ITV Leaders’ Debate: What did the voters think?


On Thursday night leaders of five political parties took part in an ITV live debate.

Taking part in the two-hour show broadcast from Salford were Liberal Democrats leader Tim Farron, Ukip’s Paul Nuttall, the SNP’s Nicola Sturgeon, Plaid Cymru’s Leanne Wood and Green co-leader Caroline Lucas.

ITV News asked ten voters from across the UK with a mixture of political opinions to give their feedback.

When asked what they thought of Theresa May and Jeremy Corbyn refusing to take part in the debate, many said they were in the wrong with one voter saying Theresa May’s decision was about control.

“She’s done it so she can control the situation, so she doesn’t have any bad press whatsoever apart from not turning up,” said one voter.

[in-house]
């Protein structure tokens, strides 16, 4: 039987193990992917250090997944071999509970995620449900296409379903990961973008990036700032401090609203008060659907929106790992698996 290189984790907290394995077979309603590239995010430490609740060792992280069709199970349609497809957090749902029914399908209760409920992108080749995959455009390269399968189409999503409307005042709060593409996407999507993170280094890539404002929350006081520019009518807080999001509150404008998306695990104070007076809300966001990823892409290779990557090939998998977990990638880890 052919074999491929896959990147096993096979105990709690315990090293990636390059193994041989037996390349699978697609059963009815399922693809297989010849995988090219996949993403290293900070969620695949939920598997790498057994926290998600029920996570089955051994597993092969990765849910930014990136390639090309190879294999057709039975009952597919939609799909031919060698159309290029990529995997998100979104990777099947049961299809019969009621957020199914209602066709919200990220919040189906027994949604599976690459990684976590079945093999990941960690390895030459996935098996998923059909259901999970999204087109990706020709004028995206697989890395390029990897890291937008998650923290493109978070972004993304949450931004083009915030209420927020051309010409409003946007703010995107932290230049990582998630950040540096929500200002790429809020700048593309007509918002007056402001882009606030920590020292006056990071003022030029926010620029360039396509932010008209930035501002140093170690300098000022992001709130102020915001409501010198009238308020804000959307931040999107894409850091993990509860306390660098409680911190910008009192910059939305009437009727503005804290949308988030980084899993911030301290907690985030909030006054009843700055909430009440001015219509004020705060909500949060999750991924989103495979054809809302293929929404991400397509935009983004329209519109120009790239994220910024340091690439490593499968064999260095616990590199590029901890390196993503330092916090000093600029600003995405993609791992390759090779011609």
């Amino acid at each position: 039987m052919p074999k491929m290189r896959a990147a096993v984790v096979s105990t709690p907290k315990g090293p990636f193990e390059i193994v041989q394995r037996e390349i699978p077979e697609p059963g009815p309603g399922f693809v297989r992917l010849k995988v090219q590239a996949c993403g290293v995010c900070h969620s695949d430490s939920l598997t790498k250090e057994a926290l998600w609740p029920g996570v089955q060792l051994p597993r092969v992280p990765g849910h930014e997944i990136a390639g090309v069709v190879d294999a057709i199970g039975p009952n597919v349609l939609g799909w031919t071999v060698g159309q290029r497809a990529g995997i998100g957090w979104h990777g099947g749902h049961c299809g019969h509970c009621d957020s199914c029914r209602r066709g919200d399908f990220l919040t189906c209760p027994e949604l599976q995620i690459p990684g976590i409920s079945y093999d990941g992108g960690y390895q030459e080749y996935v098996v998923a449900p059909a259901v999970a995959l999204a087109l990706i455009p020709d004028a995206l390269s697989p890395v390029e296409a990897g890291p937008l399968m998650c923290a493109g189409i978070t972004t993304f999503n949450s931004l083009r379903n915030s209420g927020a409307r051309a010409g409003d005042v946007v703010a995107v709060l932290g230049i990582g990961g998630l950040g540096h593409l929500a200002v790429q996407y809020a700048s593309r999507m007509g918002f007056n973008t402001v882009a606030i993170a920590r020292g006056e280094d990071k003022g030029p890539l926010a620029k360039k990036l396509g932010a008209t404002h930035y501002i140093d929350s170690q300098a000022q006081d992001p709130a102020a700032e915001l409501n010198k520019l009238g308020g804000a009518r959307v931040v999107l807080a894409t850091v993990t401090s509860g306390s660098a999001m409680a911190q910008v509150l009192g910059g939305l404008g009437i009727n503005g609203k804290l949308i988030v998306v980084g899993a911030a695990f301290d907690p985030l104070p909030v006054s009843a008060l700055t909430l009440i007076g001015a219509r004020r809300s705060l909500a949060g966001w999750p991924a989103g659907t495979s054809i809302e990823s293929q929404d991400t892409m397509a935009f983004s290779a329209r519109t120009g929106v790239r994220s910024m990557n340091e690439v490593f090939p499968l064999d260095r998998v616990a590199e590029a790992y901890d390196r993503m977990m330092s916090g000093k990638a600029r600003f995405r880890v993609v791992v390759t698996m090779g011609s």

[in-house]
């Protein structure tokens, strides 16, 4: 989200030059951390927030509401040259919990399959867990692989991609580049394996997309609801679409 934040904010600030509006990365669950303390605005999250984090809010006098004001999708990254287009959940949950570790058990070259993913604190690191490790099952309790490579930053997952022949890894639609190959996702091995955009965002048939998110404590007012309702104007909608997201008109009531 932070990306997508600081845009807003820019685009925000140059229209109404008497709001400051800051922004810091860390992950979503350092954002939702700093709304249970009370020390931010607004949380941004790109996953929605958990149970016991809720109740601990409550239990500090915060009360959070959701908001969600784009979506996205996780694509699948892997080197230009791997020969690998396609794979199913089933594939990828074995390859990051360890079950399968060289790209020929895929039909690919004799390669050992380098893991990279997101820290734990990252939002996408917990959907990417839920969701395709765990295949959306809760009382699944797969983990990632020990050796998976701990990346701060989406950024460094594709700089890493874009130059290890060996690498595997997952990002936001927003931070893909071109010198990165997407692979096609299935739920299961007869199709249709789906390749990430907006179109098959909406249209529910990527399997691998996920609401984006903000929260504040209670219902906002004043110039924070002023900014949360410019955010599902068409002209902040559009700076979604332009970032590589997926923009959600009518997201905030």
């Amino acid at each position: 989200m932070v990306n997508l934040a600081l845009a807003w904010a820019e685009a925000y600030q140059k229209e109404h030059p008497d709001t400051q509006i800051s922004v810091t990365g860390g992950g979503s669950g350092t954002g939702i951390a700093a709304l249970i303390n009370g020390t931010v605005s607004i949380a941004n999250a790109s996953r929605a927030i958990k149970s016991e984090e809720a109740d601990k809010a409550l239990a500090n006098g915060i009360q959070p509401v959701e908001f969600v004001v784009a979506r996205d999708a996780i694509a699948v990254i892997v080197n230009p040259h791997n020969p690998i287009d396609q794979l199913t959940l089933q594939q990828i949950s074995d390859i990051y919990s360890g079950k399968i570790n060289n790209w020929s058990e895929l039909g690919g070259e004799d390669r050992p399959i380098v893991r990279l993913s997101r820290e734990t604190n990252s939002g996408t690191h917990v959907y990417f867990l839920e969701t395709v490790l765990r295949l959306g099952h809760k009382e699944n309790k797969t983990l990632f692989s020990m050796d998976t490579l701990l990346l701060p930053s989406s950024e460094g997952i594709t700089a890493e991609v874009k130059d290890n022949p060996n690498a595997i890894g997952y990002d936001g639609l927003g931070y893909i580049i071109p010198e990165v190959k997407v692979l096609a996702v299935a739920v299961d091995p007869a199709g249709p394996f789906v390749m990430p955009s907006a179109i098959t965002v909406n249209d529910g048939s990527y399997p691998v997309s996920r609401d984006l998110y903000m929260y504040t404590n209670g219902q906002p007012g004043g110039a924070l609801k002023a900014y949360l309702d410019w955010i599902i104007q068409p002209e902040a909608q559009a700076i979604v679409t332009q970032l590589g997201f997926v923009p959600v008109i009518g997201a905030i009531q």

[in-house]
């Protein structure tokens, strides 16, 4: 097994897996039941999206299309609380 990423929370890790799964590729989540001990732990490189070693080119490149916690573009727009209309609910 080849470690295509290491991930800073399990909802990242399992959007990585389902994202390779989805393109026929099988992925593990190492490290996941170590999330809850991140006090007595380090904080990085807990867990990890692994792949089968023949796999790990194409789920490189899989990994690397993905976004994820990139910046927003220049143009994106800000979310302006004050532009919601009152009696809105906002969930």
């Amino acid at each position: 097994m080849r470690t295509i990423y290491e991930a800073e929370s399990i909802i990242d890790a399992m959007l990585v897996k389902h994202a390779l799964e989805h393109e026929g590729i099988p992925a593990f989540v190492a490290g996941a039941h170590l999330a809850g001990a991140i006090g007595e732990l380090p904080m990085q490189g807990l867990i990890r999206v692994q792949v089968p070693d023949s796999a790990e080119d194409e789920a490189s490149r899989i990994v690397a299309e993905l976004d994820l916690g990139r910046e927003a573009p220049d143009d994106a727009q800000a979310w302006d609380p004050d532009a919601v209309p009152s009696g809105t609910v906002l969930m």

Despite a mixture of pro and anti-Brexit opinions on the sofa there was no appetite for another referendum. When ITV News asked if anyone would vote Lib Dem as they are offering a second referendum, nine said no with just one saying he would like another chance to vote remain.

When Ukip’s Paul Nuttall said immigration was too high voters in support of Brexit did not disagree.

“I think we’ve got too many immigrants coming into the country and the services just can’t cope with it,” she said.

Of the ten people present there was little support for Theresa May’s grammar school plan under which she proposes to invest £320 million to create a new generation of the schools.

However not one of the participants said they agreed grammar schools were a good idea.

There was a lot of anger from the group with Theresa May’s policy to remove free school meals from primary schools.

“It smacks of Maggie Thatcher the milk-snatcher,” said one voter, with reference to the removal of free school milk for children in the 1980s.

How did the debate help the voters to decide who they would vote for in three weeks time?

Overall there was a mixed response as expected with one voter saying that she thinks many of the policies that people would usually focus on more clearly are being side-lined as Brexit dominates.

Source